Mark Knopfler - Privateering

Mark Knopfler’s latest continues the laid-back roots approach that has typified his post-Dire Straits output. Those still hoping for a return to the extended format classic rock of his previous band should look away now: Privateering is a world removed from the likes of ‘Telegraph Road’ or 'Tunnel of Love'. And it rarely picks up the pace in ‘Sultans of Swing’ style. No, this is an album crafted with care and love but clearly, name collaborators aside, made with no-one in mind bar its writer. A solid fan base after all these years suggests that will do just fine, thank you very much.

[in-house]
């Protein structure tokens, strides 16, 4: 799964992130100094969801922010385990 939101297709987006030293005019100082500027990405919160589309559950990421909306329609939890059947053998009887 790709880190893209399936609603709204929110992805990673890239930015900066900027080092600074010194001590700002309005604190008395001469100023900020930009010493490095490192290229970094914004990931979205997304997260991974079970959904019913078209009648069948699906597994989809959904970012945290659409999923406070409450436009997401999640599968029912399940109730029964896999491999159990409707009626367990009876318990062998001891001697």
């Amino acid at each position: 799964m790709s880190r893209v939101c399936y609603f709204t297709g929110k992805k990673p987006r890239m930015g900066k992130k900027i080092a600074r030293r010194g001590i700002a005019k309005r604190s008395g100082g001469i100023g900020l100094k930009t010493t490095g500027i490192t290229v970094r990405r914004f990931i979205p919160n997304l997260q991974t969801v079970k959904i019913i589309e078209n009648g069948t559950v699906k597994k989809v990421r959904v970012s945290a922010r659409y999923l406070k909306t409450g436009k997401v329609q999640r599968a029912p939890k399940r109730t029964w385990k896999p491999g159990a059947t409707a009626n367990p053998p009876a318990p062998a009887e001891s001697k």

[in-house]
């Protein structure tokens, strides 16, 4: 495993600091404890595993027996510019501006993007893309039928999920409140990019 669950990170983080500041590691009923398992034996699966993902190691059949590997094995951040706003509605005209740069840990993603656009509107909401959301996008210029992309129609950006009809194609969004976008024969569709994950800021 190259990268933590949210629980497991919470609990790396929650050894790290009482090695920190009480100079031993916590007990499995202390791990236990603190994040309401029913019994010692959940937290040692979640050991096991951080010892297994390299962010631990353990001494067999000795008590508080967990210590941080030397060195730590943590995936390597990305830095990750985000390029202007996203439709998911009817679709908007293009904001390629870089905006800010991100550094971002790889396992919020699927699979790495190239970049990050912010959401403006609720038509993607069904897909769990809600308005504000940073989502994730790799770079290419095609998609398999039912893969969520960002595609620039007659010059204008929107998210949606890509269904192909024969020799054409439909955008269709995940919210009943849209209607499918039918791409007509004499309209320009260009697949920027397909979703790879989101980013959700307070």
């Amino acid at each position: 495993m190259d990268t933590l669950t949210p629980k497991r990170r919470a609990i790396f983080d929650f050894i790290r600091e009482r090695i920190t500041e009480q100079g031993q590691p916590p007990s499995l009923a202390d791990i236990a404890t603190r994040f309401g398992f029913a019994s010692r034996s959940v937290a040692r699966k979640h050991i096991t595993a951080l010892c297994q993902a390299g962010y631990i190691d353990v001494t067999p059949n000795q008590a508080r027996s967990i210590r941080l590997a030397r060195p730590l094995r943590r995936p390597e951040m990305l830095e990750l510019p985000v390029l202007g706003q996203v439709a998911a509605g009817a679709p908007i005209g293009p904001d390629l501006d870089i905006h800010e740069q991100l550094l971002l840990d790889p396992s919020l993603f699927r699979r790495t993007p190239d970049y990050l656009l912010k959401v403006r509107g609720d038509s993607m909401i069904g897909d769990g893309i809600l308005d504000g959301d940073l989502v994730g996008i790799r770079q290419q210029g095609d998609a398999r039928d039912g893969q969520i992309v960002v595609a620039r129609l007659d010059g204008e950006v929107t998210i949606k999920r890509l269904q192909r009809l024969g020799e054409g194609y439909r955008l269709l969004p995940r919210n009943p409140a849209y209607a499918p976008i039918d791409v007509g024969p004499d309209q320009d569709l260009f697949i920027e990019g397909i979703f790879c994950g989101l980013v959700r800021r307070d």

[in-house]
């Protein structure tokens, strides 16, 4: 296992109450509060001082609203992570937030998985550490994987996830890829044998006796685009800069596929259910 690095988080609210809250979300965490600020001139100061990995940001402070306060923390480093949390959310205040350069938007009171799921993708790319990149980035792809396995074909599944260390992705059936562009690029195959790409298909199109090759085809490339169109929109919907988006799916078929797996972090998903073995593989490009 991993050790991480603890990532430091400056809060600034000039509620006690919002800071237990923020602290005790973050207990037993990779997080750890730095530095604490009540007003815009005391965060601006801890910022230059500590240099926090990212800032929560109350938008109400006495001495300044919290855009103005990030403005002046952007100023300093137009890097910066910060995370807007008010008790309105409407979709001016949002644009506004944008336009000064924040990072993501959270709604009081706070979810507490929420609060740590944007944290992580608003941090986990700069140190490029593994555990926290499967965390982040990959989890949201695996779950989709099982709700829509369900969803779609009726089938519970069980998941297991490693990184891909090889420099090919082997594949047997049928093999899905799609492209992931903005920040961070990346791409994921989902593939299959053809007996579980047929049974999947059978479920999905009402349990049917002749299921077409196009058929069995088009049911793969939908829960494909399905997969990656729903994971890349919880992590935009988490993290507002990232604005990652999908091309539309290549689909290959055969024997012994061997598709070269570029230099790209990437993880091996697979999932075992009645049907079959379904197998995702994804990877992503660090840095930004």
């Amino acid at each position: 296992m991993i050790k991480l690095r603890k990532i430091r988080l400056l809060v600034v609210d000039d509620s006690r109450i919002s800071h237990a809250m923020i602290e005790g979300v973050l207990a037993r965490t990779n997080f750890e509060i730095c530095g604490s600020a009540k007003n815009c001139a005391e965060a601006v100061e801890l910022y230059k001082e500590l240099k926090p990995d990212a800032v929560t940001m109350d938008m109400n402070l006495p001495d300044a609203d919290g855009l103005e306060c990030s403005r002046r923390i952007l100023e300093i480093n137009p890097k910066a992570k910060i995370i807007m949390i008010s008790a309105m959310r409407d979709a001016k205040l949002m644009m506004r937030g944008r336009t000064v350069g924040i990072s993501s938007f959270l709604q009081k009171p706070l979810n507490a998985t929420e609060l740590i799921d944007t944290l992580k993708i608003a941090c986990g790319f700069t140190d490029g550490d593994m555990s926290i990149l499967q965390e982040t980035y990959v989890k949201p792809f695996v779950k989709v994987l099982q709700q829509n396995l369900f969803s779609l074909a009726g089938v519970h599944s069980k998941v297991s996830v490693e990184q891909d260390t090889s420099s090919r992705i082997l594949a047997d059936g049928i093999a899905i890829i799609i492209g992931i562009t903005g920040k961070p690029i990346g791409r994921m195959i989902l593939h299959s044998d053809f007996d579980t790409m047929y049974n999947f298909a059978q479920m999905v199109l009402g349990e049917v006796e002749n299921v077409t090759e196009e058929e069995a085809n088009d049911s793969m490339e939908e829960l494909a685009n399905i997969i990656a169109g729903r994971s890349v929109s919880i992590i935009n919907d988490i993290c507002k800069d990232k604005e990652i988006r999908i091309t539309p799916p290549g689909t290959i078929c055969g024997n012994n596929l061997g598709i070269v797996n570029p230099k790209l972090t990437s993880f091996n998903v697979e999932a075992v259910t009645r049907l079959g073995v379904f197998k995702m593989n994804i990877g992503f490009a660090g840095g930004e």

The arrangements are spare and under-played, largely built on strummed guitars, brushed percussion and Knopfler’s sandpaper vocals. It’s an album of reflection and quiet insight. It’s no thrill ride but, much in common with his output for nigh on two decades, it carries itself with a mature ease. It’s best when it adds, as on the soaring ‘Kingdom of Gold’, a stirring Celtic influence to the mix. In truth, it could do with a trim and a tad more variation to properly engage. For fans, only? No doubt, and a two disc standard release offers 90 minutes of unquestionable value.



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